European banks are accelerating job cuts as the region’s debt crisis shrinks revenue and regulators force financial firms to bolster capital.
Credit Suisse Group AG, Switzerland’s second-biggest bank, said today it will eliminate about 1,500 jobs, adding to the 2,000 staff cuts the Zurich-based lender announced in July. Danske Bank A/S, Denmark’s largest lender, will also trim 2,000 posts. Barclays Plc Chief Executive Officer Robert Diamond said yesterday the London-based bank had eliminated 3,500 positions this year and that the trend will continue.
European banks may be forced to eliminate more positions as the sovereign debt crisis erodes earnings and higher capital requirements imposed by regulators force lenders to sell assets and shrink their balance sheets. West European banks have cut more than twice the number of jobs as their U.S. peers, eliminating 86,273 positions this year, compared with 36,951 in North America, according to data compiled Bloomberg Industries.
“The years of plenty are well and truly behind us,” said John Purcell, founder of executive search firm Purcell & Co. in London. “Old models and underlying beliefs are being fundamentally examined. It’s a once-in-a-generation challenge.”
Credit Suisse, UBS AG, Deutsche Bank AG and Barclays have already disclosed plans to shrink their combined risk-weighted assets by as much as $415 billion to prepare for the stricter capital requirements under the Basel III rules, filings show.
‘Losses Are Inevitable’
“Further job losses are inevitable as banks continue to try to be proactive in dealing with the worsening climate and the concerns that the current market and economic malaise is likely to continue for an extended period,” said Christopher Wheeler, a London-based analyst with Mediobanca SpA.
Credit Suisse Chief Executive Officer Brady Dougan, 52, said today volatility in the markets is “similar” to the 2008 crisis. He is cutting jobs and reorganizing the lender’s securities unit after the division reported its first quarterly loss since 2008.
At Barclays, headcount fell “about 3,500” so far this year, Diamond told reporters on a conference call yesterday. “There’s no specific headcount plan. In think what you’ll see is a continuation of the kind of trends you’ve seen,” he said.
Danske is cutting jobs to reduce costs by 2 billion kroner ($368 million) over the next three years, the Copenhagen-based bank said today after it reported its first quarterly loss since the height of the crisis more than two years ago.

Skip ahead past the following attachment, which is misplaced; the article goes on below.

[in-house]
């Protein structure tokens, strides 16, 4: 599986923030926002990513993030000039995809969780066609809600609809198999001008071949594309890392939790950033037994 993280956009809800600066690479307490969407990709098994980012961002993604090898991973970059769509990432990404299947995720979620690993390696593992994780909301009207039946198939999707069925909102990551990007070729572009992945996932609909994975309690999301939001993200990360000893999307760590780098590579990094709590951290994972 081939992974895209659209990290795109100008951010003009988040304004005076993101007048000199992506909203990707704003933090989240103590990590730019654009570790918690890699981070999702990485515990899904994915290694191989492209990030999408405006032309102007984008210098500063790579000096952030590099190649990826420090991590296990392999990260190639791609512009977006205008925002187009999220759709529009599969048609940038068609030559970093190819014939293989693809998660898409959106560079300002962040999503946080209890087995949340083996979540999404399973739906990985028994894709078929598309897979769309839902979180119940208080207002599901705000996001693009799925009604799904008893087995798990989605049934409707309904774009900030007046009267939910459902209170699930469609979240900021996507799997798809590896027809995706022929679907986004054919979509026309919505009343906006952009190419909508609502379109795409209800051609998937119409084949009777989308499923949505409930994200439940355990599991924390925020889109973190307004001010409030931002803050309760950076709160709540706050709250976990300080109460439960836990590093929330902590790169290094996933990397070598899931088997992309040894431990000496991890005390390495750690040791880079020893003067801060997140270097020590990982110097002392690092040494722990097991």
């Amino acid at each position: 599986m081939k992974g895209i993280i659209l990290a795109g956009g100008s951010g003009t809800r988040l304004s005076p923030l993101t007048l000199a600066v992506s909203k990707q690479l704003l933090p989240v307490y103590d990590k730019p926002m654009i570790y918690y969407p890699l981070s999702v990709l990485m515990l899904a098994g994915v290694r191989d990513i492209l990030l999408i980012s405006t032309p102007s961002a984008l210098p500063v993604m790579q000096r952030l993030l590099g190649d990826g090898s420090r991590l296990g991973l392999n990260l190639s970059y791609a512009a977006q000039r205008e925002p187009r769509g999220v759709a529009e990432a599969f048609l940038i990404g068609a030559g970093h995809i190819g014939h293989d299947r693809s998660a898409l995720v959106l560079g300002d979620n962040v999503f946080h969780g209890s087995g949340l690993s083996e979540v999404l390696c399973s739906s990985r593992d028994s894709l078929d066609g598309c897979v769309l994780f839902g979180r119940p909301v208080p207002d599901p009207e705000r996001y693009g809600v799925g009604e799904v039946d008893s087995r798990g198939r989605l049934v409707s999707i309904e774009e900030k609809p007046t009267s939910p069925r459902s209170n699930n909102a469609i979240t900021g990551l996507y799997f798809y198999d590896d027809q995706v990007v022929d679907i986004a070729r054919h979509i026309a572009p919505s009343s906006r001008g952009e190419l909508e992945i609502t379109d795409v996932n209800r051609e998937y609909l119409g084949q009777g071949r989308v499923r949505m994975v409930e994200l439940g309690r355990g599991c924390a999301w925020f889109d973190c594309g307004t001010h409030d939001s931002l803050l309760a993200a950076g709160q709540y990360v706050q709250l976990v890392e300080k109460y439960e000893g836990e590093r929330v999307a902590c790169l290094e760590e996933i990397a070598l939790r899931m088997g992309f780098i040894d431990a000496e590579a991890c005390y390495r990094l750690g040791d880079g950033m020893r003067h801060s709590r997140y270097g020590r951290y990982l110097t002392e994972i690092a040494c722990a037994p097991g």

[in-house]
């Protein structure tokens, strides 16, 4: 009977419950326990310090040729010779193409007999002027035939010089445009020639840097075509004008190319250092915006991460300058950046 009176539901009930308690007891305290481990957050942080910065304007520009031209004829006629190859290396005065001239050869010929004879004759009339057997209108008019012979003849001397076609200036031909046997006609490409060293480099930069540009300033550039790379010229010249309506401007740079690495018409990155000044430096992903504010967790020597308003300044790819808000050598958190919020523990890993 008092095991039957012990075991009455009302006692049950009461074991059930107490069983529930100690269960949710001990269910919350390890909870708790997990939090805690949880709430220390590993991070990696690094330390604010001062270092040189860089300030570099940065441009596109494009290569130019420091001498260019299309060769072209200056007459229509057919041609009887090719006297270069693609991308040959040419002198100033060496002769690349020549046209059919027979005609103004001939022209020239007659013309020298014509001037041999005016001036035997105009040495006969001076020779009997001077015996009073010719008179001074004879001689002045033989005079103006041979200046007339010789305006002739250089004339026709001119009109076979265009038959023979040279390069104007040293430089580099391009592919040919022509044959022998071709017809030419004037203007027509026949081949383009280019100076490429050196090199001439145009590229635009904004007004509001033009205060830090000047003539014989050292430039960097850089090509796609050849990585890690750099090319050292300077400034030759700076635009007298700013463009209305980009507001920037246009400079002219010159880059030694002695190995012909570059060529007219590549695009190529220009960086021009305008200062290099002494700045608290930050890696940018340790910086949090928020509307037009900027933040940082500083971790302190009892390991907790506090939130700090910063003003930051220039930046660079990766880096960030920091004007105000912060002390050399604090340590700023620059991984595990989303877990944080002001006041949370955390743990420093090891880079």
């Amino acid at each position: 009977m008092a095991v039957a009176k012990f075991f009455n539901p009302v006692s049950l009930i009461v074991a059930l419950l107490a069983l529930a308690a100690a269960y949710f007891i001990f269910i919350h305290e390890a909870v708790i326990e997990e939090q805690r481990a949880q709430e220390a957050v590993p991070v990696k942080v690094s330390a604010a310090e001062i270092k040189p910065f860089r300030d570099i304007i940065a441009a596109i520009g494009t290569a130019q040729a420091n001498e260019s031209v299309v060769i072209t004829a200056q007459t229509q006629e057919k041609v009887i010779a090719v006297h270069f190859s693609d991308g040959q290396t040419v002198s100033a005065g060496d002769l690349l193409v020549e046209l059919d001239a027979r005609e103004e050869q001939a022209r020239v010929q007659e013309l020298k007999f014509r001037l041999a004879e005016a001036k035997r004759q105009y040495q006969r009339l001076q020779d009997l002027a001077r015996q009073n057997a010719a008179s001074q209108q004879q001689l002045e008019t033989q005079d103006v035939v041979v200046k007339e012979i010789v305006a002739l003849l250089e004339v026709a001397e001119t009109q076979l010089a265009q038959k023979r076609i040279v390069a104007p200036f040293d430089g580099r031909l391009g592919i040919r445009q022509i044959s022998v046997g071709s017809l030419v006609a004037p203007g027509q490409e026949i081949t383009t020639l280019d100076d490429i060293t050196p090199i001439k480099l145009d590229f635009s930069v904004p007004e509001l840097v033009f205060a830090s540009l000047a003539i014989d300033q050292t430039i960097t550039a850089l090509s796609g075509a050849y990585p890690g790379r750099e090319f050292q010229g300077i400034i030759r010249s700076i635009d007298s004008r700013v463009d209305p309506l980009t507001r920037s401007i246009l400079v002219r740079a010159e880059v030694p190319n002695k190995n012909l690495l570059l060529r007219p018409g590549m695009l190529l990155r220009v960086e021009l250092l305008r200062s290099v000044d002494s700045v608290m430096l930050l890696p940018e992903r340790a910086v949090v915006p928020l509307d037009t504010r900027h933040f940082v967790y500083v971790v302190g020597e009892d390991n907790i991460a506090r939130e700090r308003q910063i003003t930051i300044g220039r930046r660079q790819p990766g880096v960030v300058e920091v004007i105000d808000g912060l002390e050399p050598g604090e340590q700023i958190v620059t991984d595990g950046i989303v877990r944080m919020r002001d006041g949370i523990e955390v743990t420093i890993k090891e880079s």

Nomura Holdings Inc., which swung to a bigger-than-estimated third-quarter loss, today said it will speed up cost cuts as income from trading and investment banking fell. Chief Executive Officer Kenichi Watanabe said he will focus the reductions on wholesale operations in Europe.
Low Economic Growth
The bank will cut more than 700 jobs as part of cost cutting plans disclosed earlier today, according to a Reuters report citing an unnamed person familiar with the matter. A spokesman for Nomura in London declined to comment today on the report.
“The significant duration and long-term nature of the economic downturn is causing some banks to rethink their business,” said Andrew Gray, banking leader at accounting firm PricewaterhouseCoopers partner in London. “In an environment which remains one of very low economic growth and very low interest rates, banks are finding it very difficult to make money.”
UBS, Switzerland’s biggest bank, and Deutsche Bank, Germany’s biggest, last week signaled more jobs may be at risk.
Deutsche Bank Chief Financial Officer Stefan Krause said Oct. 25 the Frankfurt-based lender will continue to adjust its “platform” if the challenging environment persists. The bank announced 500 job cuts earlier that month.
His counterpart at UBS, Tom Naratil, said the same day that his firm’s plans to reorganize its investment bank may lead to a lower headcount at the unit, though that won’t necessarily entail job cuts. The Zurich-based company plans to announce the details of the plan on Nov. 17.
UBS may announce a further 1,700 job cuts at the investment bank, as well as an additional reduction in risk-weighted assets of 70 billion francs ($78.7 billion) on top of about 100 billion francs it had planned to cut to comply with the stricter Basel III capital rules, JPMorgan Chase & Co. analyst Kian Abouhossein said in an Oct. 20.